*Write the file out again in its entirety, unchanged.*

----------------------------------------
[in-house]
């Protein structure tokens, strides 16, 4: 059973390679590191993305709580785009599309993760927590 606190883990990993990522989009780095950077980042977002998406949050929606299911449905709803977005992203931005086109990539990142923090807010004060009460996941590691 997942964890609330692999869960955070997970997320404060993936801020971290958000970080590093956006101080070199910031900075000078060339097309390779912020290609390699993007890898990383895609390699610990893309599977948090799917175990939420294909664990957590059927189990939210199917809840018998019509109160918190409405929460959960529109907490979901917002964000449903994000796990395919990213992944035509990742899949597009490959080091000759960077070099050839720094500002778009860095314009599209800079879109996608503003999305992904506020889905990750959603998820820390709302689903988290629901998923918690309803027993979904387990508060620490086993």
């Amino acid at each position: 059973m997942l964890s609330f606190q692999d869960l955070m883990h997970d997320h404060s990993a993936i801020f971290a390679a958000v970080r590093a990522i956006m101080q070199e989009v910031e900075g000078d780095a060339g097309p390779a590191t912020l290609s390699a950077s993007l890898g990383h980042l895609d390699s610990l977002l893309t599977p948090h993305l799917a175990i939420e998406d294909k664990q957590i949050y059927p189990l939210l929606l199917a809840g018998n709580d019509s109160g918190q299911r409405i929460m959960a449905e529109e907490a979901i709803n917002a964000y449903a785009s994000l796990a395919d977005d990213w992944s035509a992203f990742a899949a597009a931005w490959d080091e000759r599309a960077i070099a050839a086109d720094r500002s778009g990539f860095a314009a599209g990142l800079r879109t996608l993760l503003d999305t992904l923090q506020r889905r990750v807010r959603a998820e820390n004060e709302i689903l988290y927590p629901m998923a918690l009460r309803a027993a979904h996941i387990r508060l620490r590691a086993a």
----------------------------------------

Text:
[in-house]
């Protein structure tokens, strides 16, 4: 059973390679590191993305709580785009599309993760927590 606190883990990993990522989009780095950077980042977002998406949050929606299911449905709803977005992203931005086109990539990142923090807010004060009460996941590691 997942964890609330692999869960955070997970997320404060993936801020971290958000970080590093956006101080070199910031900075000078060339097309390779912020290609390699993007890898990383895609390699610990893309599977948090799917175990939420294909664990957590059927189990939210199917809840018998019509109160918190409405929460959960529109907490979901917002964000449903994000796990395919990213992944035509990742899949597009490959080091000759960077070099050839720094500002778009860095314009599209800079879109996608503003999305992904506020889905990750959603998820820390709302689903988290629901998923918690309803027993979904387990508060620490086993």
């Amino acid at each position: 059973m997942l964890s609330f606190q692999d869960l955070m883990h997970d997320h404060s990993a993936i801020f971290a390679a958000v970080r590093a990522i956006m101080q070199e989009v910031e900075g000078d780095a060339g097309p390779a590191t912020l290609s390699a950077s993007l890898g990383h980042l895609d390699s610990l977002l893309t599977p948090h993305l799917a175990i939420e998406d294909k664990q957590i949050y059927p189990l939210l929606l199917a809840g018998n709580d019509s109160g918190q299911r409405i929460m959960a449905e529109e907490a979901i709803n917002a964000y449903a785009s994000l796990a395919d977005d990213w992944s035509a992203f990742a899949a597009a931005w490959d080091e000759r599309a960077i070099a050839a086109d720094r500002s778009g990539f860095a314009a599209g990142l800079r879109t996608l993760l503003d999305t992904l923090q506020r889905r990750v807010r959603a998820e820390n004060e709302i689903l988290y927590p629901m998923a918690l009460r309803a027993a979904h996941i387990r508060l620490r590691a086993a």